Change in ownership did not reset service time for calculating notice

Patterson v. Boudreau Sheet Metal (1999) Inc., 2004 CarswellNB 98, 2004 NBQB 99 (N.B. Q.B.)

Francesca Patterson worked for 21 years as a bookkeeper for a company that, two years after being transferred to a successor corporation owned by the previous owner’s son, terminated her employment.

The new company had, from its outset, experienced financial and managerial problems. The new owner told Patterson it was a very difficult decision, but that his bank had insisted he hire a certified accountant to replace her. He admitted in court this was a fabricated excuse and he simply didn’t have the “backbone” to fire her.

He further conceded he had no complaints with Patterson’s work and she performed the duties of more than one employee. Patterson was paid two weeks’ wages in lieu of notice.

In ruling on Patterson’s claim for damages, the Court of Queen’s Bench of New Brunswick was emphatic that Patterson had not been dismissed for cause. She had always been a good and valued employee; she “wore many hats” and performed multiple assignments; she had consistently been rewarded with bonuses; and she had never been reprimanded or advised that her work performance needed to improve. Indeed, a controller and a secretary had subsequently replaced her.

The onus of proving cause for dismissal rests with the employer, and Boudreau Sheet Metal had clearly not met that onus, ruled the court.

The only other issue before the court, then, was what damages Patterson should be awarded and how long her length of employment was with the restructured firm. Boudreau claimed the sale of the business from father to son in 1999 created a new date for calculating the length of employment.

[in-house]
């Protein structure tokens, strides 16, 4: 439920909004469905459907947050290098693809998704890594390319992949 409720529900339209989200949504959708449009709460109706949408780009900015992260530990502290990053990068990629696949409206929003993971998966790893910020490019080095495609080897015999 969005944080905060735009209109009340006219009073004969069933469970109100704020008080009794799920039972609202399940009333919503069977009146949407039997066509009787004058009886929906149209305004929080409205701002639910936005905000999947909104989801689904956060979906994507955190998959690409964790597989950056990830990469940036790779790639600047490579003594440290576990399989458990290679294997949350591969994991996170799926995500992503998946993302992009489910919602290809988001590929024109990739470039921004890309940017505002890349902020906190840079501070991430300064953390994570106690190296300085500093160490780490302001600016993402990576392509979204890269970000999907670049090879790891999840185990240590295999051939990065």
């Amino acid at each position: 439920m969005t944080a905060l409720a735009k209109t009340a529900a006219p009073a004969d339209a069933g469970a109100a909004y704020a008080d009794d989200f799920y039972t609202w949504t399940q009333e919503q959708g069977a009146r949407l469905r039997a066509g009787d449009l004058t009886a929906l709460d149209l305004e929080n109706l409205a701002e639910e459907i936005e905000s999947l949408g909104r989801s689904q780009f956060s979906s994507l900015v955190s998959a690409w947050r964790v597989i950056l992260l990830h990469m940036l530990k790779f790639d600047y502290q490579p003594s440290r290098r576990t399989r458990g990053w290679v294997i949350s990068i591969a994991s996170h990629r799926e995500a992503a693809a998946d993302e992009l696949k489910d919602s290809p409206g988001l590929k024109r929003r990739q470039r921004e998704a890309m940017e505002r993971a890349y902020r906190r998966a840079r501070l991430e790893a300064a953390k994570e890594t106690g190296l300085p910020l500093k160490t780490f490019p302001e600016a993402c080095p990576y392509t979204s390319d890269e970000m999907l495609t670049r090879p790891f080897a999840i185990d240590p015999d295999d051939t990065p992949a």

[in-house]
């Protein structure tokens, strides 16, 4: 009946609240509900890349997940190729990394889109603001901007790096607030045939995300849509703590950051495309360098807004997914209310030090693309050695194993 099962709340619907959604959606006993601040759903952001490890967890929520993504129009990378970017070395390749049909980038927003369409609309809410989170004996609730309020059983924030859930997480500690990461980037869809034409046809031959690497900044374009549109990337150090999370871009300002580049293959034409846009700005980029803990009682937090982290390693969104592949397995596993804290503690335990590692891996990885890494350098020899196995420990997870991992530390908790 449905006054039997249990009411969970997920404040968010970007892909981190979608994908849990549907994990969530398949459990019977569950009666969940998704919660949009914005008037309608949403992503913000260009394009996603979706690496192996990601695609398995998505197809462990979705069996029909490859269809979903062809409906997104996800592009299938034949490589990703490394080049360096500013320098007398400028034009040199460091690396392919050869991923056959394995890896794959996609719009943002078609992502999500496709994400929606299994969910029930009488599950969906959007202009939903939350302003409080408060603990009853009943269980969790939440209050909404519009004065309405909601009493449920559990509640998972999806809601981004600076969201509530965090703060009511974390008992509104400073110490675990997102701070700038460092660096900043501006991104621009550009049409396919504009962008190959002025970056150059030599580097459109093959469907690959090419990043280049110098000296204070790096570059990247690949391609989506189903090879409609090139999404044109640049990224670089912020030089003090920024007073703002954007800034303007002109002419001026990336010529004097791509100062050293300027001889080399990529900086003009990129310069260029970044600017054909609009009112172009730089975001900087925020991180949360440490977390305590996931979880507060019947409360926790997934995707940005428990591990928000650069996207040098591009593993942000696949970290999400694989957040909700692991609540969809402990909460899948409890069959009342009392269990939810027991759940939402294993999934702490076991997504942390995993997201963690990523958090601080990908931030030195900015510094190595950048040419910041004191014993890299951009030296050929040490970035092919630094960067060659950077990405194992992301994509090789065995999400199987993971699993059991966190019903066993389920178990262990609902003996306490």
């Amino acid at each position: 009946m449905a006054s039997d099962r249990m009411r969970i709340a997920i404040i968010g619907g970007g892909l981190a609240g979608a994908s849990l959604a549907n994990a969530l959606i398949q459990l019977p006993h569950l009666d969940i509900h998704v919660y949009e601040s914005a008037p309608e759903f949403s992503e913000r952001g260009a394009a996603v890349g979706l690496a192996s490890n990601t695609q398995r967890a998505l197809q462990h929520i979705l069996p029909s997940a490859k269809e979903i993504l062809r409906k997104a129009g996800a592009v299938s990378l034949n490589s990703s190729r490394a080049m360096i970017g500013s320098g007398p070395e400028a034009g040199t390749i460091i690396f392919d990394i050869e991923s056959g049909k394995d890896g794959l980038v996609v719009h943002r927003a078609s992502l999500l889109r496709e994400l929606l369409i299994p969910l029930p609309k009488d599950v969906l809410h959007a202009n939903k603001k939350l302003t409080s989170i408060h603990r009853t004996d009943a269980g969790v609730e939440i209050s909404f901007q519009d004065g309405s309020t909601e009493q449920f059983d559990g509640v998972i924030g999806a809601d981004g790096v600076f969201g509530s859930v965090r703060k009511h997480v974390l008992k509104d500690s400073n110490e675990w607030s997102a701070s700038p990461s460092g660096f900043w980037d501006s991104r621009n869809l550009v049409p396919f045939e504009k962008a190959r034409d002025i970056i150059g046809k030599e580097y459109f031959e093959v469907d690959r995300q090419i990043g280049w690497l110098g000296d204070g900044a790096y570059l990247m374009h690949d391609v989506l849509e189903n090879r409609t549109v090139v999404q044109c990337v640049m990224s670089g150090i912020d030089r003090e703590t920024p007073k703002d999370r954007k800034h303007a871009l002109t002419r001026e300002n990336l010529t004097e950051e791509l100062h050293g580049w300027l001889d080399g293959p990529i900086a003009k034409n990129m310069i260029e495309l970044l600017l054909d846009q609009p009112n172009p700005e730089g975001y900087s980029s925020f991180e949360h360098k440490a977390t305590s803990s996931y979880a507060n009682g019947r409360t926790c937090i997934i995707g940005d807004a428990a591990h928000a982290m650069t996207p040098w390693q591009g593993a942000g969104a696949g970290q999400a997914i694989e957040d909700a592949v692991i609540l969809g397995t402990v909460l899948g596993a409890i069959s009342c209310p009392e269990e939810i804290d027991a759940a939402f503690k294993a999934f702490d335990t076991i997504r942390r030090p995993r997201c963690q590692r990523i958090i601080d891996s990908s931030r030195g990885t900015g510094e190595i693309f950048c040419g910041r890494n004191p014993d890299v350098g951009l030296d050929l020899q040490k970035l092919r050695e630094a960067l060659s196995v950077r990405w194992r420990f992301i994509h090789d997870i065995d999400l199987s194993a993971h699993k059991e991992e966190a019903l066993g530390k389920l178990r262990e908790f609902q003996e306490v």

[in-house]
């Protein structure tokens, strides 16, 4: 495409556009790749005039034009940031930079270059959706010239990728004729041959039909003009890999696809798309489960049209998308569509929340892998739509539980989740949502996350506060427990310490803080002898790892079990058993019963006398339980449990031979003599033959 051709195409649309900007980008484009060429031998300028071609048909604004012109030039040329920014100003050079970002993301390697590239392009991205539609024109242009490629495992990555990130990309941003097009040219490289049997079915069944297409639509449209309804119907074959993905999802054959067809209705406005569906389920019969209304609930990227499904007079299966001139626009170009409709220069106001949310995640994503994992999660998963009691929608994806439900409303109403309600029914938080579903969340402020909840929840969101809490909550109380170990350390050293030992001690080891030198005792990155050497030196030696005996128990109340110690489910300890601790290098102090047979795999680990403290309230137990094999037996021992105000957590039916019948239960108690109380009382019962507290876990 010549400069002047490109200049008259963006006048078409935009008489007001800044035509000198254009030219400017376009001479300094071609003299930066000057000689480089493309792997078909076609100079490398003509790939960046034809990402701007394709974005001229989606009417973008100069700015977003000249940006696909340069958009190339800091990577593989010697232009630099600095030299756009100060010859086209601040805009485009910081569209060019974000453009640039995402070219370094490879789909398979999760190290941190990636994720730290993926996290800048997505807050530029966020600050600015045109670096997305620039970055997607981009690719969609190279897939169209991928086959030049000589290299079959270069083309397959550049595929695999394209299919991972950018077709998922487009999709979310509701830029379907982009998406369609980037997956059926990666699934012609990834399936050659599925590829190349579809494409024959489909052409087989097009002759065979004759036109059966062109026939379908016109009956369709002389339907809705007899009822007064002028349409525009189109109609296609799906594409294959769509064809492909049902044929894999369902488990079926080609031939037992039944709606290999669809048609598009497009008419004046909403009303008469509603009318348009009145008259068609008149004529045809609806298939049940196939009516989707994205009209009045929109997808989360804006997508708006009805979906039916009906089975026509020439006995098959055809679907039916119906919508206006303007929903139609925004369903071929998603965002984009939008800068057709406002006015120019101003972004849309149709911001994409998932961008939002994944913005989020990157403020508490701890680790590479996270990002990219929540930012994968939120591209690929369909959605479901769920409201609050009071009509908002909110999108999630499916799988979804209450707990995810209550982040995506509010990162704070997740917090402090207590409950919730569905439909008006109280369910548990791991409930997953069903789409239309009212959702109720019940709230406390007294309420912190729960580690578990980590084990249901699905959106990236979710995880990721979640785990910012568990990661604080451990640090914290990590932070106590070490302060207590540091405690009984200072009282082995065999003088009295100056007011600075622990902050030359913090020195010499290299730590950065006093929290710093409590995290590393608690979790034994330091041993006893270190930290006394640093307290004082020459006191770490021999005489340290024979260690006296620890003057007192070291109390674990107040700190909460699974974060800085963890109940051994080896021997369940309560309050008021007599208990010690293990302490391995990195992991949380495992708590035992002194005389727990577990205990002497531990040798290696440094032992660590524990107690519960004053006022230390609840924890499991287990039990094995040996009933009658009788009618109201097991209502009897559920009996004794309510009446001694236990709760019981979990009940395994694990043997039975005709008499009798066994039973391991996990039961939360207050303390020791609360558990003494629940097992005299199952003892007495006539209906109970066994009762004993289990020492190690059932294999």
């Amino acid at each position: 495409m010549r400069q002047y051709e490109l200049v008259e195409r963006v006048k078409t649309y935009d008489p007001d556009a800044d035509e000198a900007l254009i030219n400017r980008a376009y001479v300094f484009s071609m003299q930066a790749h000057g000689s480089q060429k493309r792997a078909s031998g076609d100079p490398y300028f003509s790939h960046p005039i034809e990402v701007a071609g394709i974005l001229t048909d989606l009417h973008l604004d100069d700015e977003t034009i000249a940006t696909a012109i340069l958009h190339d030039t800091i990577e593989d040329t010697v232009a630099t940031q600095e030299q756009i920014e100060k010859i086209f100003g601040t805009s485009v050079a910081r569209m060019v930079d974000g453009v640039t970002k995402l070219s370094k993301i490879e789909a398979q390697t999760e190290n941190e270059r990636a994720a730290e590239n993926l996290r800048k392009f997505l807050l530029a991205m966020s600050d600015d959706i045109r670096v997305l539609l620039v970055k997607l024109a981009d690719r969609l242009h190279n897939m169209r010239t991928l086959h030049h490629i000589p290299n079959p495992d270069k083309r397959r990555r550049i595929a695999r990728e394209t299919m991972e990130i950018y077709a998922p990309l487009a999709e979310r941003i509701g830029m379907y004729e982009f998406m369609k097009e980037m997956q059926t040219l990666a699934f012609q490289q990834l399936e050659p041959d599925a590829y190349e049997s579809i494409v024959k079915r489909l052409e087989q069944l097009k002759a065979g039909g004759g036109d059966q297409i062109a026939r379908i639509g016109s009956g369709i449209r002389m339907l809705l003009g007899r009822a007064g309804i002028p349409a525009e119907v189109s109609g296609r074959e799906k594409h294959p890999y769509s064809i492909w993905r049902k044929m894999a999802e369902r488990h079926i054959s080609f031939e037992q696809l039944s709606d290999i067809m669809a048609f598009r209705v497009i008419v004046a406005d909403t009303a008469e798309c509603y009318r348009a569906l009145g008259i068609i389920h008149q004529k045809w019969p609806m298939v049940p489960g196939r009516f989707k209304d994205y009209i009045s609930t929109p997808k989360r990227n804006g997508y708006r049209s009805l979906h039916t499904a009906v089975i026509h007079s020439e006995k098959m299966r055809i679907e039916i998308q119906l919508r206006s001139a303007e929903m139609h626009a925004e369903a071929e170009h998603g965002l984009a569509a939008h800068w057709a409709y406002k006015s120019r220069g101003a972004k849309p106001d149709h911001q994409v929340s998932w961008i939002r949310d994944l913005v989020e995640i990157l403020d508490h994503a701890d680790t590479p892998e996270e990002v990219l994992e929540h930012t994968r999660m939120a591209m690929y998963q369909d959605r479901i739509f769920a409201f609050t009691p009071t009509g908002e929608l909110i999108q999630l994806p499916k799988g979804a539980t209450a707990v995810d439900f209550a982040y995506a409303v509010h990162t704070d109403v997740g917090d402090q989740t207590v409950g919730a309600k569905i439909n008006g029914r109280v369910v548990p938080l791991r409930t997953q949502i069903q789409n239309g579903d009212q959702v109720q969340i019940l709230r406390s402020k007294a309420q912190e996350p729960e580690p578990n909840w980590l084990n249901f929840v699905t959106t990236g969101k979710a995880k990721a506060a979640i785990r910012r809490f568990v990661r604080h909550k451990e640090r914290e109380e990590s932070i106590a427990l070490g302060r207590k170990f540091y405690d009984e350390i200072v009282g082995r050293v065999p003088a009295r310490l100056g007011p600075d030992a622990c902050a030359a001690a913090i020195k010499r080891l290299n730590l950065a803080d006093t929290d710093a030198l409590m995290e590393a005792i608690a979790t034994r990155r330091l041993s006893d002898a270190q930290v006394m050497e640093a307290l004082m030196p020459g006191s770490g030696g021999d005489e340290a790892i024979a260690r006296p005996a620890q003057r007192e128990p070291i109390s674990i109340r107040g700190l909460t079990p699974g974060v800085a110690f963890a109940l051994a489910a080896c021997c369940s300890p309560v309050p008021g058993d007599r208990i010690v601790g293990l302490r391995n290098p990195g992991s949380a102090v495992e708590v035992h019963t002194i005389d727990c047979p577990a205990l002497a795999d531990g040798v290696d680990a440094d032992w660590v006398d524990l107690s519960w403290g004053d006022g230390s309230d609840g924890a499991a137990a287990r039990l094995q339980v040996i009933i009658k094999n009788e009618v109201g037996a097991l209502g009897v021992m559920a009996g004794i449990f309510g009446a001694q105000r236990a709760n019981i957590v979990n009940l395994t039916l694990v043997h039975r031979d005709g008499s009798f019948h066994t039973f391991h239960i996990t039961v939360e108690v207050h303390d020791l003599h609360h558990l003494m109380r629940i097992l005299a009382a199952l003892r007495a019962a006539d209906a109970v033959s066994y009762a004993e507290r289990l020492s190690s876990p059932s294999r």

The court ruled there had clearly been no break in Patterson’s employment — she remained at the same office and used the same equipment and software; her salary and benefits remained unchanged; and unlike the unionized employees, she was not given the option of terminating her employment with the former employee and accepting a position with the new one.

In addition records of employment required by Human Resources Development Canada (now Human Resources and Skills Development Canada) were filled out for the unionized employees, but none were completed for Patterson.

“The only noticeable change was a trivial amendment to the company logo, new letterhead and invoice headers,” noted the court. “It is therefore appropriate to calculate the years of service… in accordance with her entire employment history.”

The court took a number of factors into effect in determining the notice period. Patterson had not completed her high school studies when she had moved to Moncton in 1977 with her husband. She had started her career as a general secretary, taking on payroll duties and later other bookkeeping duties.

When the company underwent downsizing, she remained one of the few full-time employees and her work assignments and responsibilities had increased accordingly. In the two years before being terminated she averaged $33,876 in employment income. She was 47 when she was dismissed and was devastated as a result. She became depressed and suffered from anxiety and sleeplessness.

The court determined that Patterson was to be awarded appropriate notice of 18 months’ salary, or $48,860, plus interest and court costs of $4,875.

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